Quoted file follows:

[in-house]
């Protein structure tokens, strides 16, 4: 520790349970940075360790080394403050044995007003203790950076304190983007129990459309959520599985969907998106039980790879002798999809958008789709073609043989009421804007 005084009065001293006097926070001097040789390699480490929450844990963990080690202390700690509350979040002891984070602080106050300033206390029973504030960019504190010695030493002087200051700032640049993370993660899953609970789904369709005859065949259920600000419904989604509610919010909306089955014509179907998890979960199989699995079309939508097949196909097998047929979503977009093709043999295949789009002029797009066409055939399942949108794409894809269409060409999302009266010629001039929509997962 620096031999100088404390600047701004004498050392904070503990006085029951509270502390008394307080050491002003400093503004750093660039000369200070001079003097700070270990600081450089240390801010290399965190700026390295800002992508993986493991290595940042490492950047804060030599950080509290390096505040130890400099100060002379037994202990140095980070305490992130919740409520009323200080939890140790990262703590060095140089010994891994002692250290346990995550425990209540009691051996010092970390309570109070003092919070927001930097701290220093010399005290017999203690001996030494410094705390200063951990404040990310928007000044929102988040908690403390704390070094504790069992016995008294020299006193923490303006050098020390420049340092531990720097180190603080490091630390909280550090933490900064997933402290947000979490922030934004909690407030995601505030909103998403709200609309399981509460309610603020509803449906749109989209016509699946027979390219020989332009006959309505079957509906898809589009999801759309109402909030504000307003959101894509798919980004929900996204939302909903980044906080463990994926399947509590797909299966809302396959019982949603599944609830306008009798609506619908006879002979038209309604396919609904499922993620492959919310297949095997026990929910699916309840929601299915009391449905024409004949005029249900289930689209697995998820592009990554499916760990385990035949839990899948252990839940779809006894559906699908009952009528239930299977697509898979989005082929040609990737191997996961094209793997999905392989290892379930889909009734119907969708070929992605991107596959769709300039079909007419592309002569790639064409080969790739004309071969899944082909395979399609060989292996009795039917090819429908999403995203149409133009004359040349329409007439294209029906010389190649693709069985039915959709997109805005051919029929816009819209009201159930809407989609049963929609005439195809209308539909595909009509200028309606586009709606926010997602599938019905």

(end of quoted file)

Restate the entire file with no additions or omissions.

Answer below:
[in-house]
């Protein structure tokens, strides 16, 4: 520790349970940075360790080394403050044995007003203790950076304190983007129990459309959520599985969907998106039980790879002798999809958008789709073609043989009421804007 005084009065001293006097926070001097040789390699480490929450844990963990080690202390700690509350979040002891984070602080106050300033206390029973504030960019504190010695030493002087200051700032640049993370993660899953609970789904369709005859065949259920600000419904989604509610919010909306089955014509179907998890979960199989699995079309939508097949196909097998047929979503977009093709043999295949789009002029797009066409055939399942949108794409894809269409060409999302009266010629001039929509997962 620096031999100088404390600047701004004498050392904070503990006085029951509270502390008394307080050491002003400093503004750093660039000369200070001079003097700070270990600081450089240390801010290399965190700026390295800002992508993986493991290595940042490492950047804060030599950080509290390096505040130890400099100060002379037994202990140095980070305490992130919740409520009323200080939890140790990262703590060095140089010994891994002692250290346990995550425990209540009691051996010092970390309570109070003092919070927001930097701290220093010399005290017999203690001996030494410094705390200063951990404040990310928007000044929102988040908690403390704390070094504790069992016995008294020299006193923490303006050098020390420049340092531990720097180190603080490091630390909280550090933490900064997933402290947000979490922030934004909690407030995601505030909103998403709200609309399981509460309610603020509803449906749109989209016509699946027979390219020989332009006959309505079957509906898809589009999801759309109402909030504000307003959101894509798919980004929900996204939302909903980044906080463990994926399947509590797909299966809302396959019982949603599944609830306008009798609506619908006879002979038209309604396919609904499922993620492959919310297949095997026990929910699916309840929601299915009391449905024409004949005029249900289930689209697995998820592009990554499916760990385990035949839990899948252990839940779809006894559906699908009952009528239930299977697509898979989005082929040609990737191997996961094209793997999905392989290892379930889909009734119907969708070929992605991107596959769709300039079909007419592309002569790639064409080969790739004309071969899944082909395979399609060989292996009795039917090819429908999403995203149409133009004359040349329409007439294209029906010389190649693709069985039915959709997109805005051919029929816009819209009201159930809407989609049963929609005439195809209308539909595909009509200028309606586009709606926010997602599938019905």